Tuesday, September 28, 2010

Growing Up With Chaos – Keep It Your History Not Your Fate

Daughters – John Mayer
I know a girl
She puts the color inside of my world
But she's just like a maze
Where all of the walls all continually change
And I've done all I can
To stand on her steps with my heart in my hands
Now I'm starting to see
Maybe it's got nothing to do with me

Fathers, be good to your daughters
Daughters will love like you do
Girls become lovers who turn into mothers
So mothers, be good to your daughters too

Oh, you see that skin?
It's the same she's been standing in
Since the day she saw him walking away
Now she's left
Cleaning up the mess he made

So fathers, be good to your daughters
Daughters will love like you do
Girls become lovers who turn into mothers
So mothers, be good to your daughters too

Boys, you can break
You'll find out how much they can take
Boys will be strong
And boys soldier on
But boys would be gone without the warmth from
A womans good, good heart

On behalf of every man
Looking out for every girl
You are the god and the weight of her world

So fathers, be good to your daughters
Daughters will love like you do
Girls become lovers who turn into mothers
So mothers, be good to your daughters too
a daughter's relationship with her father is usually her first male-female relationship. from dad, little girls gain their first reflection of themselves as a female. they develop a sense of acceptance or non-acceptance; they feel valued or discounted. self-respect is initially based upon respect received from others. their self-concept as a female person is largely shaped by this early relationship. in short, children regard themselves as they think others regard them... and dad is an important person in her life.

part of a girl’s psyche is created by what her father reflect back to her. a girl needs to know that a man loves her, values her, will protect her, and will be dependable for her. she needs to be able to relax, be affectionate, and know that she is safe with certain males. she needs to be regarded as a person, not as a sexual object. when a little girl develops modesty and learns that she has a right to privacy, she develops a healthy sense of boundaries. she learns how to say "no", which will be an essential interpersonal skill as she becomes more social. father-daughter relationships are, also, an important place to learn how to negotiate fairly and compromise appropriately. if father is fair and listens to his daughter's thoughts, she will gain self-confidence and pride in her own opinion. when a daughter learns to communicate with her father, and trust that her opinion will count, she can develop self-assuredness which will allow her to be assertive and stand up for herself. this is very different from aggressive reactions which stem from a sense of powerlessness and combativeness. it takes years for this influence to sink in and develop inside a girl. and this can’t happen if dad’s not there much.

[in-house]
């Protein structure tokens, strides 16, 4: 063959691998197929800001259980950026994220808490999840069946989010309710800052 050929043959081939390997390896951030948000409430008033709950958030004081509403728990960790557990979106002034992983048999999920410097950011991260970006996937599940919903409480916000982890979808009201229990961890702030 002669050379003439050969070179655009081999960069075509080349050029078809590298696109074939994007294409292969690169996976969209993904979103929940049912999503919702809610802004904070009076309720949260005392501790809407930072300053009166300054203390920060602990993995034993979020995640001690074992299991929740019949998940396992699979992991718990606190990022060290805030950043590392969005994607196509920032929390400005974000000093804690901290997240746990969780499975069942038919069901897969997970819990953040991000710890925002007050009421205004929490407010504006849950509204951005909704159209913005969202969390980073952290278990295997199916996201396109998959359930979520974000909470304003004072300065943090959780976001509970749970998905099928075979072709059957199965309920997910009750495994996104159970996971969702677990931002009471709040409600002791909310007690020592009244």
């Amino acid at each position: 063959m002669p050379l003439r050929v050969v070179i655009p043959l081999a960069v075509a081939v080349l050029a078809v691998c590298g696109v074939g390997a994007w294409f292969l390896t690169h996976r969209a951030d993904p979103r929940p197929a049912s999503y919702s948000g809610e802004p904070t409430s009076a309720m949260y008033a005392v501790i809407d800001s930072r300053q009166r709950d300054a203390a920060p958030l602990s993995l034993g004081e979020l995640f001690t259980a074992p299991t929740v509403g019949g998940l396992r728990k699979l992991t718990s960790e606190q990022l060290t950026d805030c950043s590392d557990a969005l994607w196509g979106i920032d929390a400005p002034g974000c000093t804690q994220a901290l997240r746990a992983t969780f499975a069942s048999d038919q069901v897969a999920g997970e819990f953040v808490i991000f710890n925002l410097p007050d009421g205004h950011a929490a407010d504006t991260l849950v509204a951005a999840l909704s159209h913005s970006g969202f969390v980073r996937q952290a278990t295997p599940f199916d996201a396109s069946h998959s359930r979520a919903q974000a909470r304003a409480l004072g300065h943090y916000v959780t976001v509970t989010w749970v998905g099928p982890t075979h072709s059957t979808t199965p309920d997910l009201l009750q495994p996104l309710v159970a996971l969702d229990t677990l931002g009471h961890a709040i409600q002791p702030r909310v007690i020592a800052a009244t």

when a girl doesn’t have her father in her daily life, she really misses something. when divorce or separation happens, sometime things really turn out ok and sometimes they don’t. in any case, this kind of disruption can keep a child frozen in a certain emotional age.

girls commonly interpret divorce as personal rejection from her father. she will, also, naively believe that if her father isn’t around, it is because she isn’t engaging, smart, pretty, or valuable enough. without this clear daily influence from her father, she will look for other males to fill in the emptiness. she will seek the love, strength, sense of value, and protection from a sexual relationship to fill the hole left by her father and his missing influence. she will emotional cling to her boyfriend and avoid breaking off , emotionally unavailable and/or abusive relationships for fear of losing a man all over again. unfortunately, many (girls and) young women seek sexual relationships out of emptiness. they can go on this fruitless search for male approval many years before they understand what they’ve been doing…

…until they wised up to know: No matter how hard the past, you can always begin again

“the willingness to accept responsibility for one's own life is the source from which self-respect springs.” (Joan Didion) it is true that the family is a training ground for all future relationships. many things are learned and many things are taught. however, as adults, one must take personal responsibility. it is time to grow up and to admit: i alone am responsible for making my life happy. stop avoiding. stop telling that story over and over “mommy never loved me much, daddy never keeps in touch…” stop the blame game. stop holding grudges. stop the self-destruction. stop. stop. stop. start reaching in. start reaching out. start forgiving. start the healing process.

“the day the child realizes that all adults are imperfect, he becomes an adolescent; the day he forgives them, he becomes an adult; the day he forgives himself, he becomes wise” (Alden Nowlan)

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